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THE 21ST ANNUAL KIDS OCEAN DAY ADOPT-A-BEACH CLEAN-UP SENDS A GLOBAL TEXT MESSAGE FROM THE OCEAN TO “CLEAN ME UP” FROM TRASH AND PLASTIC LITTER

Nearly 4,000 Los Angeles students, teachers and volunteers are participating today in the 21st annual Kids Ocean Day Adopt-A-Beach Clean-Up at Dockweiler State Beach. The kids will clean the beach and form a giant text message from the ocean, saying “CLEAN ME UP.” By taking a stand in the sand, the kids become voices of the ocean and teachers to the world, raising awareness of the adverse impacts of litter and pollution on the ocean.

The day’s activities begin with a program kick-off involving City of Los Angeles Department of Public Works Commissioner Mike Davis; LA Sanitation Assistant Director Adel Hagekhalil; Deputy District Director for Councilmember Mike Bonin (District 11) Nate Kaplan; California Coastal Commission Marine Debris Program Manager Eben Schwartz; Malibu Foundation for Environmental Education and Kids Ocean Day Founder and Executive Director Michael Klubock; aerial artist and environmental educator John Quigley of Spectral Q and students from Sherman Oaks Elementary Charter School, who created the text message from the ocean. Students pick up trash in a massive beach cleanup before forming the aerial art mosaic.

Kids Ocean Day is an environmentally sensitive event that incorporates composting, recycling and an overall reduction of non-biodegradable materials. In addition to beach cleanup, students will compost many of the food items from lunch, including vegetables, bread, paper napkins, cutlery, cups and brown paper bags, which will then be donated to Odyssey Orchards, a garden program at Los Angeles’ Odyssey Charter School. The City of LA will help facilitate the recycling and composting of all beach debris and lunch refuse. The human aerial art piece itself will be plastic-free; the image will be stenciled with wooden paintbrush, reusable cardboard tubes and natural fiber rope. 

“Keeping our beaches clean is a team effort,” says LA Sanitation Assistant Director Adel Hagekhalil. “The City of Los Angeles works hard to protect the quality of our local waters—from our zero waste program that encourages recycling and reuse to projects designed to prevent stormwater pollution from going into our creeks, rivers and bays. But we can’t do it alone. Kids Ocean Day is a great way to get LA’s future generation engaged in a cleaner, healthier ocean.”

Kids Ocean Day is the culmination of a year-round school assembly program by the Malibu Foundation for Environmental Education to teach Los Angeles school kids about the adverse impacts of pollution to the ocean.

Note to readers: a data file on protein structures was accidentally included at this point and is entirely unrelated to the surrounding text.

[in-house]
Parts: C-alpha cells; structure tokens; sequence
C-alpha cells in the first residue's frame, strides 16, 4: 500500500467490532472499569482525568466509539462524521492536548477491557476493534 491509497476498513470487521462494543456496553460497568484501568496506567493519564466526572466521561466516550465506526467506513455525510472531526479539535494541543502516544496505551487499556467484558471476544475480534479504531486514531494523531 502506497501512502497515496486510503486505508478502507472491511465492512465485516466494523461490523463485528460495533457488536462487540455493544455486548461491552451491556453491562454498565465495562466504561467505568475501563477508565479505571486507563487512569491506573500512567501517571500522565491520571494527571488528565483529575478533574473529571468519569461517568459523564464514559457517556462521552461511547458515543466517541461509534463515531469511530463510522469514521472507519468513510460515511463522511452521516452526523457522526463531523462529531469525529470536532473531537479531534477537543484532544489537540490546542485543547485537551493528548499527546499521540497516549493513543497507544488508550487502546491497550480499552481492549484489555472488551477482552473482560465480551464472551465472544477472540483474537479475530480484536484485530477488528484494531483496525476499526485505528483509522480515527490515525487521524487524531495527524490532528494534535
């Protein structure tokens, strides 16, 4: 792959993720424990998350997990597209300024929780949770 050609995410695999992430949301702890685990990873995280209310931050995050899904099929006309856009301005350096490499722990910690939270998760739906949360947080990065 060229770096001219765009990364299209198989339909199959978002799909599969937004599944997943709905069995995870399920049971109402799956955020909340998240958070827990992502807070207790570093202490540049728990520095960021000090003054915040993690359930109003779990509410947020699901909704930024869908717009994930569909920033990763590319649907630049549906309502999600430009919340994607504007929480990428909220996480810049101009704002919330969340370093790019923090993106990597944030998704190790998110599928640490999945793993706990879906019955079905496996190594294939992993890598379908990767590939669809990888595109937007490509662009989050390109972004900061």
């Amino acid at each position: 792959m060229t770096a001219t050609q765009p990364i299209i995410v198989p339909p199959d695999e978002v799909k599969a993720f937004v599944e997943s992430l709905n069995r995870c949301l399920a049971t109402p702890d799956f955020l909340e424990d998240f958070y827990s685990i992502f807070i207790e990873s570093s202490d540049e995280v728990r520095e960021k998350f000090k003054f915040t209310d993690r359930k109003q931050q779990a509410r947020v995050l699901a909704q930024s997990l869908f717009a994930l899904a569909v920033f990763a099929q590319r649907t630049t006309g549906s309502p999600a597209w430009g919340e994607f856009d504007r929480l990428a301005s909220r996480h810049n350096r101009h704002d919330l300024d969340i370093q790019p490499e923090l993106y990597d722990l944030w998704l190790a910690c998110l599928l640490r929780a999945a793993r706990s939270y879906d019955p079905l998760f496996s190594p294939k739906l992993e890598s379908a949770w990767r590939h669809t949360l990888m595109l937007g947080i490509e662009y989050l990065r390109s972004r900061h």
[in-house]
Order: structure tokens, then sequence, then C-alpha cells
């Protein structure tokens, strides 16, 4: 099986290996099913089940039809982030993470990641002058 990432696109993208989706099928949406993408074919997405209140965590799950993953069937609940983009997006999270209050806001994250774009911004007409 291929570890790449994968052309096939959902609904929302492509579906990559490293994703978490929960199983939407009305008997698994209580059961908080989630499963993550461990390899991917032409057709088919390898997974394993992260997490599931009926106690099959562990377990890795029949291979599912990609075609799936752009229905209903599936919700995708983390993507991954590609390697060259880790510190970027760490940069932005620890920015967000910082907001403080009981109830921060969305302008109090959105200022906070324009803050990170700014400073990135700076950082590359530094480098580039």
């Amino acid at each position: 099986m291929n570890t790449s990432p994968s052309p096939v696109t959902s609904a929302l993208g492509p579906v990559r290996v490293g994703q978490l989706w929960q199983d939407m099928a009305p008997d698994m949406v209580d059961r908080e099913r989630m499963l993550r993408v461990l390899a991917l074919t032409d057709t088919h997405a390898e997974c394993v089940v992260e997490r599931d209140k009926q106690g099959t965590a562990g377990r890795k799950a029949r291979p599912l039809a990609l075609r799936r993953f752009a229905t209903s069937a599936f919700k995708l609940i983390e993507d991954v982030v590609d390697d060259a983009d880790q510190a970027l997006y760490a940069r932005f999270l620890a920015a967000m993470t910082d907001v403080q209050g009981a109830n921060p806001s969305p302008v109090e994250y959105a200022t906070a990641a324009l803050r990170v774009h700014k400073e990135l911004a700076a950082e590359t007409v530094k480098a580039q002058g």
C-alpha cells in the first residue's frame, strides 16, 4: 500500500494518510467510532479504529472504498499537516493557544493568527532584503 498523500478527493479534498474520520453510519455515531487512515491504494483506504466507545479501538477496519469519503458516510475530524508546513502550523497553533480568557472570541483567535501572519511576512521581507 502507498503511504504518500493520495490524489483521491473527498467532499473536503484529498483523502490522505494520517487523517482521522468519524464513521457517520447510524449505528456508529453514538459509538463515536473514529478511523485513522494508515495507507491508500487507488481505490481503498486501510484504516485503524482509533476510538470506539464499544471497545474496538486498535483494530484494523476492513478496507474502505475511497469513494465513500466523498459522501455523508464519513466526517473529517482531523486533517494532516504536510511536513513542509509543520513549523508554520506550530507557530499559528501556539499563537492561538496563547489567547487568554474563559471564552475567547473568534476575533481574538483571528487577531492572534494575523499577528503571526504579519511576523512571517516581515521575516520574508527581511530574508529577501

According to the foundation’s founder and executive director Michael Klubock, “Kids Ocean Day is about connecting kids to the beaches and ocean. Our goal is to take the powerful message of personal responsibility to the world. The kids are becoming aware of the impact their actions have on the ocean. They see that plastic trash and litter is under the surface of the ocean and entering our food chain. They are learning that what starts with us ends up in the ocean.  Kids Ocean Day is dedicated to kids teaching the world about the damage littering on the streets does to the beaches and ocean.”

The Grade 3 students at Sherman Oaks Elementary Charter School know how important it is to protect our coastline. They created the CLEAN ME UP message from the ocean that will be transformed by aerial artist John Quigley into a 4,000-person mosaic, comprised mostly of students from 33 Los Angeles area schools.

The Los Angeles celebration of Kids Ocean Day is one of six in the state of California, sponsored by the California Coastal Commission. More than 8,500 kids are expected to participate in Kids Ocean Day statewide. “The students and teachers who participate in this program are leading the way to a more sustainable world,” says Steve Kinsey, Chair of the California Coastal Commission. “They are coastal stewards, caring for the beach and raising awareness.  I hope the people who see their aerial art design in the sand will be inspired by their example and heed their message: that our lives depend upon each of us doing our part to help take care of the ocean.”  The Coastal Commission coordinates the program statewide and provides financial support from the Whale Tail License Plate Fund.

Kids Ocean Day in Los Angeles was organized by the Malibu Foundation for Environmental Education, the California Coastal Commission, the City of Los Angeles, Keep Los Angeles Beautiful and Spectral Q. 

“The City of Los Angeles has been a proud partner of Kids Ocean Day for 21 years,” says Los Angeles Department of Public Works Commissioner Mike Davis. “Thousands of kids have been educated and brought to the beach because children play an essential role in keeping our local waterways and ocean clean for future generations.”

To learn more about Kids Ocean Day, visit www.oceanday.net and www.kidsoceanday.org.


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